Pervasive Polio

Jan 1, 2012
2012 / January 2012

Do you remember polio? Poliomyelitis, also known as infantile paralysis, triggers memories of standing in line with my siblings and parents waiting to receive the polio vaccine via sugar cube. We went back three times for vaccine-laced sugar cubes — a smart way to quickly vaccinate many children. Franklin D. Roosevelt contracted polio as an adult and spent much time hiding it from the public.

Polio is an infectious disease attacking the nervous system, spread by direct person-to-person contact, especially in areas with inadequate sanitation. Polio is contracted by contact with infected mucus or phlegm from the nose or m…outh or with infected feces. The virus enters through the mouth or nose, multiplies in the throat and intestinal tract and is absorbed through the blood and lymph system. It can also be transmitted through contaminated water or food. The time from infection to symptom ranges from five to 35 days.

Many believe polio has been eradicated worldwide; however, it still exists. In the United States, the last case of naturally occurring polio was in 1979. Today, despite a global eradication campaign, poliovirus continues to affect children and adults in Afghanistan, India, Nigeria and Pakistan. Countries with re-established transmission of polio include Angola, Chad, the Democratic Republic of Congo and the Sudan. Countries with imported poliovirus that are experiencing ongoing outbreaks are China, Congo, Côte d’Ivoire, Gabon, Guinea, Kenya, Liberia, Mali, Mauritania, Nepal and Niger.

Risks for a traveler include lack of polio immunization followed by exposure. Take heed if traveling to areas with recent polio outbreaks. Those most likely to contract the disease are children, pregnant women, the elderly and people with weakened immune systems.

Polio is more common in the summer and fall and is so contagious that anyone living with a recently infected person is likely to contract polio. People carrying the virus can spread it for weeks. Extreme stress or strenuous physical activity can depress your immune system after being exposed to poliovirus.

There are three basic patterns of polio infection: subclinical, non-paralytic and paralytic. The vast majority of people infected do not become sick or are not even aware they have been infected. Non-paralytic polio does not lead to paralysis but usually causes flu-like signs and symptoms including fever, sore throat, headaches, vomiting, fatigue, back or neck pain and stiffness, pain or stiffness in the arms or legs, muscle spasms or meningitis.

In rare cases, infection leads to paralytic polio, the most serious form, with several types based on the part of the body affected: spinal polio (spinal cord), bulbar polio (brainstem) and bulbo-spinal polio (brain and spinal cord). Initial symptoms include fever and headaches followed by a loss of reflexes, severe muscle aches and spasms and loose and floppy limbs (flaccid paralysis), often worse on one side of the body. Onset of paralysis may be sudden. Paralytic polio can lead to temporary or permanent muscle paralysis; disability; and deformities of the hip, ankles and feet. Although many can be corrected with surgery and physical therapy, these treatments are not available in developing countries where polio is still endemic, and children who survive may spend their lives with severe disabilities.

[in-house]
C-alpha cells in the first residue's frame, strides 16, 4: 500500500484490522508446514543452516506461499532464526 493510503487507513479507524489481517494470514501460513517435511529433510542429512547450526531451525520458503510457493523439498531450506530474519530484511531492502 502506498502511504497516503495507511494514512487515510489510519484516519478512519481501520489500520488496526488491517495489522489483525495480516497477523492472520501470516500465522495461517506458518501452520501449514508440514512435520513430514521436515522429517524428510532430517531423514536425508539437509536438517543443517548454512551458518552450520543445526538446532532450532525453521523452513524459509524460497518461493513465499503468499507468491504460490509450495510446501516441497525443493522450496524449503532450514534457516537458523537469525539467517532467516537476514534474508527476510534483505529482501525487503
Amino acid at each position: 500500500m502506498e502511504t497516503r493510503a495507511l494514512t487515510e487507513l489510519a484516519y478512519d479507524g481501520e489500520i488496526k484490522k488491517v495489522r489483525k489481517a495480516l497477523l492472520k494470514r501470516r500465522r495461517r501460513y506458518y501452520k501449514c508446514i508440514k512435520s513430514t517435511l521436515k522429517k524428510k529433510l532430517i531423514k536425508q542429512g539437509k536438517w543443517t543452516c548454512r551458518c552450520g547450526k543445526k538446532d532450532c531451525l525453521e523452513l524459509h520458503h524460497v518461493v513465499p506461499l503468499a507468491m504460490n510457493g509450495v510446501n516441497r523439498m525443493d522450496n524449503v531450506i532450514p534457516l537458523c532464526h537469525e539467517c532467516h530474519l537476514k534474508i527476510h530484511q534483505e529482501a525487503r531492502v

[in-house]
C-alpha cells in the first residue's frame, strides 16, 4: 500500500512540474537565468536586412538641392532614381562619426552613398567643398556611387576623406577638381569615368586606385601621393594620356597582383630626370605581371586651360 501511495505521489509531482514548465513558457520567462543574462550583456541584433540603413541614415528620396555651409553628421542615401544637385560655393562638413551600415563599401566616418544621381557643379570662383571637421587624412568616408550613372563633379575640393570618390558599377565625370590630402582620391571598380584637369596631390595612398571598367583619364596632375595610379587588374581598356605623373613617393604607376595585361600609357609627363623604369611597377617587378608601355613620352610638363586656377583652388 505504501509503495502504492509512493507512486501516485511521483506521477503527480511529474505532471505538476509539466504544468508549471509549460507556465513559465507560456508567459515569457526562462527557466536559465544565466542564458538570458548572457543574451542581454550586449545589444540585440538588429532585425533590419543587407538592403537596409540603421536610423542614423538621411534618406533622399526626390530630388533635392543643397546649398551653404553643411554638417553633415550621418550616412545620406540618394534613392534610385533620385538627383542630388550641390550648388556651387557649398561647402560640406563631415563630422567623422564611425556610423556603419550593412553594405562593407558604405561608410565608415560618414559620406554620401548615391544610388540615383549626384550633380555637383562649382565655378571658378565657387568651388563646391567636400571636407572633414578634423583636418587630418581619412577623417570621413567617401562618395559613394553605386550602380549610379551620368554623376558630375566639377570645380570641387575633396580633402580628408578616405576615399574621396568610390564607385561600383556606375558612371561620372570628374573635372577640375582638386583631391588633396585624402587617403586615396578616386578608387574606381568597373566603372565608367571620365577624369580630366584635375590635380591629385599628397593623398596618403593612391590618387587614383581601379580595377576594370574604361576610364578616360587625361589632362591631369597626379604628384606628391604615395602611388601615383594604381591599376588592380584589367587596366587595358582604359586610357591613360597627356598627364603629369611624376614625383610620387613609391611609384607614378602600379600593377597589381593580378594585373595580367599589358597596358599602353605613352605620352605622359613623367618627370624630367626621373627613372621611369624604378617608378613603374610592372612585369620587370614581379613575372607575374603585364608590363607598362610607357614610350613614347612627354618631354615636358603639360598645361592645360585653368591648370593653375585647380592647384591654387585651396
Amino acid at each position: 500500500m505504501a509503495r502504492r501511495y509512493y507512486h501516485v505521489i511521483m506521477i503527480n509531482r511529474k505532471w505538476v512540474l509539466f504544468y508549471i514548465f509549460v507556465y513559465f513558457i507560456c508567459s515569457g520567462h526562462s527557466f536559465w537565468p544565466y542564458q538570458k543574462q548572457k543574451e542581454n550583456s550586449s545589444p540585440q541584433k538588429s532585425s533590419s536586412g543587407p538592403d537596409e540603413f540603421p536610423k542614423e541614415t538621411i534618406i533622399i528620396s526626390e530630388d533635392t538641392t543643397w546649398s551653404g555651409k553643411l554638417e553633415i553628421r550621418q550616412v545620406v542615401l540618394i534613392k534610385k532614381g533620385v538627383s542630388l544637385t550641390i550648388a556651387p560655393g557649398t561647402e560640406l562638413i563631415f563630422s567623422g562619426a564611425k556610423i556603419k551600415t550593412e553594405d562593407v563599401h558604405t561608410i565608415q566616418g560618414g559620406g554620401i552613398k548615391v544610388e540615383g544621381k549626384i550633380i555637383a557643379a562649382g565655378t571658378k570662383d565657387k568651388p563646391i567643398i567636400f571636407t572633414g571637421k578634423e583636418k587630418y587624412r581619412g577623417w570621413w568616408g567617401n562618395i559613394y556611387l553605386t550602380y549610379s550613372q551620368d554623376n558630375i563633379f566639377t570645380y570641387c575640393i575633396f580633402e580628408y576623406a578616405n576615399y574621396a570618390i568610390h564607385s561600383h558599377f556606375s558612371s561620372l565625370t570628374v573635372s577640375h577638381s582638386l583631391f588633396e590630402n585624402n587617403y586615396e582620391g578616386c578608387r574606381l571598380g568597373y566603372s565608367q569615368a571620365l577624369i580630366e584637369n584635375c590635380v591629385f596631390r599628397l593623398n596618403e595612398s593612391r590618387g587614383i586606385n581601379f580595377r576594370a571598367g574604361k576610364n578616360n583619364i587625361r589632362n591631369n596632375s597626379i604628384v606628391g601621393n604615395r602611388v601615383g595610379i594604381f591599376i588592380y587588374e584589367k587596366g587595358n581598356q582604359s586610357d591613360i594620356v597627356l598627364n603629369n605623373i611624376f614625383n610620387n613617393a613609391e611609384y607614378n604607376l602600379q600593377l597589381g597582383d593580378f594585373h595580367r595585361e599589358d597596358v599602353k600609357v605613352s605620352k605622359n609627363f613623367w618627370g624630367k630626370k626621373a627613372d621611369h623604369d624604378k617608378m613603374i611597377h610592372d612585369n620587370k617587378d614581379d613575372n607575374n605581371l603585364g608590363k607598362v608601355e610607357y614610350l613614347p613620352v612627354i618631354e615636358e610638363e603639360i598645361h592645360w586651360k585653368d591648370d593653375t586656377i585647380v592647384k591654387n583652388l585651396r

The goal of treatment is to control symptoms while the infection runs its course. People with severe cases may need life-saving measures, especially mechanical ventilation to breathe. Symptoms are treated based on severity and include antibiotics for secondary infections (not the polio), moist heat to reduce muscle spasms and pain, painkillers to reduce headache and spasms, bed rest and a nutritious diet. Physical therapy, braces, corrective shoes or orthopedic surgery are additional treatments.

Post-polio syndrome affects some people decades after they had polio, about 25–35 years after the disease. Common signs include progressive muscle or joint weakness or pain; general fatigue or exhaustion after minimal activity; muscle atrophy; breathing or sleeping problems; sleep-related breathing disorders, such as sleep apnea; and a decreased tolerance of cold temperatures.

The prognosis of polio depends on the form and the site affected. If the spinal cord and brain are not involved (as in more than 90 percent of cases), complete recovery is possible. Brain and spinal cord involvement is a medical emergency. Disability is more common than death. Infection high in the spinal cord or the brain increases the risk of breathing problems.

Although improved public sanitation and careful personal hygiene help reduce the spread of polio, the most effective preventive measure is the polio vaccine. In the United States, most children receive four doses of inactivate poliovirus (IPV) at 2, 4 and between 6 to 18 months, with a booster between 4 and 6 years old when entering school. Most U.S. adults are immune due to childhood vaccinations. The Centers for Disease Control advise protecting against polio if you are traveling anywhere there is risk. If you are a previously vaccinated adult who plans to travel in an area of polio outbreaks, get a booster dose of IPV. Immunity following a booster lasts a lifetime.

Call your healthcare provider if someone close to you has developed poliomyelitis and you have not been vaccinated, if you develop symptoms of polio or if your child’s immunization is not up to date. For more information, visit www.polioeradication.org.

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